EXPERT SESSIONS AND ADVICE FROM QUALIFIED AND EXPERIENCED GRASSROOTS RUGBY COACHES

Contact rescue

Make sure you retain the ball if the ball carrier is isolated. The ball carrier has to be strong and active so he does not go to ground easily. His supporting players need to get into position quickly and use a range of clear out skills to protect and potentially rescue the ball.


Warm up time: 5-7
Session time: 8-10
Development time: 10-15
Game time: 15-20
Warm down time: 5-8


What to think about

When the ball carrier finds himself outnumbered, he needs to keep “active” before support players arrive. He can do this by wrestling with the ball to make it a moving target and using a wide stance in the contact area while still moving around.

You need to referee this session because it would be in a match. Be tough on the ball carrier not releasing, or players coming in from the side. There is little to be gained from players taking short cuts that would be penalised in a normal match.

Set-up

  1. Ball carrier: Be strong on the ball and work hard to make the ball difficult to steal.
  2. Support players: Recognise threats as you arrive at the contact area and drive them up and out of the way.

What you get your players to do

Put three attackers facing you between two cones 10m apart. Put two defenders about a metre behind. Get the attackers to move from side to side with the defenders marking them. Throw the ball to an attacker, who turns and runs forward with it (see picture A1).

The defence tackles the ball carrier and tries to steal the ball. In the meantime, the two other attackers run around the nearest cone and then enter the contest to win back the ball (see picture A2).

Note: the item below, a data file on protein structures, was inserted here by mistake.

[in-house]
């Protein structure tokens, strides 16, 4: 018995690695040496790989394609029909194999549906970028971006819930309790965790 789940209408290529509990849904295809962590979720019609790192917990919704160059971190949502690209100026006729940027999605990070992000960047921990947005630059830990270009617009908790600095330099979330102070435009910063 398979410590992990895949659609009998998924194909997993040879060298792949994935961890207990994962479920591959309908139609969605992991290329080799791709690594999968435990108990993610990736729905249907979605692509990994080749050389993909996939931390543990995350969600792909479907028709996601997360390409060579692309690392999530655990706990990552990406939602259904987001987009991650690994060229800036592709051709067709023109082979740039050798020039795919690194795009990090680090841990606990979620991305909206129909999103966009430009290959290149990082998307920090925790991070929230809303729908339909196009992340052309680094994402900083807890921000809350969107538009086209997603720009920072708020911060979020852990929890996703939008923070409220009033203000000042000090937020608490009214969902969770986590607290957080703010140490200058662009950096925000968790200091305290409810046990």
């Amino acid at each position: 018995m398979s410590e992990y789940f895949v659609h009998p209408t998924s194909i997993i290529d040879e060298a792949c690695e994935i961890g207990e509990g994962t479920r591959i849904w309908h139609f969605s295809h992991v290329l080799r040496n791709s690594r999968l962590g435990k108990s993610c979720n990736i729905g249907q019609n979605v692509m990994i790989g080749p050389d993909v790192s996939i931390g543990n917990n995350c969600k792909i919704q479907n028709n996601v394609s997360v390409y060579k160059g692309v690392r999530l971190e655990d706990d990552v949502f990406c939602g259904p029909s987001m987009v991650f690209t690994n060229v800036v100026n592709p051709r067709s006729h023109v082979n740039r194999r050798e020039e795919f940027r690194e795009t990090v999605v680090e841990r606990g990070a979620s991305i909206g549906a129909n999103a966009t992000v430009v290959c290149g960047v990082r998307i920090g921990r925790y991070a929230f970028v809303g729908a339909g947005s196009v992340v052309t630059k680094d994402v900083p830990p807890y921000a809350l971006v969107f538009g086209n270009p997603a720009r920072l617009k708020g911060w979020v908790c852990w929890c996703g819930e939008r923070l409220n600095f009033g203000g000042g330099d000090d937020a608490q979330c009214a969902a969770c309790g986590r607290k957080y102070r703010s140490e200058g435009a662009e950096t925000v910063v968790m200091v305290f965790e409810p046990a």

They might find they have to run backwards to rescue the situation. Stop when the ball has been clearly won or lost.

An attacker receiving the ball, turning around and trying to beat the two defenders in front of him. The other two attackers have to run around the nearest cone before helping him out.

An attacker receiving the ball, turning around and trying to beat the two defenders in front of him. The other two attackers have to run around the nearest cone before helping him out.


Development

Put a feeder and receiver about 1m from a 5m gate, facing two defenders. Put two attackers and another defender about 5m to the side and 2m behind the gate (see picture B).

When the feeder passes to the receiver, he has to run through the gate, with the feeder supporting him. All the other players work to join the contact area, working on recovering from behind the gain line.

Having a feeder and receiver try to beat two defenders, while two attackers and one defender race across to help out.

Having a feeder and receiver try to beat two defenders, while two attackers and one defender race across to help out.


Game situation

Split players into groups of three. Put two players from each group on the corners of a 10m square and one each in the middle (see picture C). The players on the corners start from a deliberately offside position and must assist their ball carrier/ tackler legally.

Throw the ball to one of the players in the middle. He tries to score at the far end. The other players run into the box to support. Play until the first ruck is won or lost – or there is an infringement.

Where you throw the ball to one of the players in the middle. He tries to beat the player in front of him while the other players have to get onside before supporting their team mates in the contact area.

Where you throw the ball to one of the players in the middle. He tries to beat the player in front of him while the other players have to get onside before supporting their team mates in the contact area.


What to call out

  • “Drive forward with the ball to give a target”
  • “Fight to the ground with the ball, trying to gain extra ground”
  • “Supporters: Arrive from behind the ball carrier to be able to drive threats out and away”
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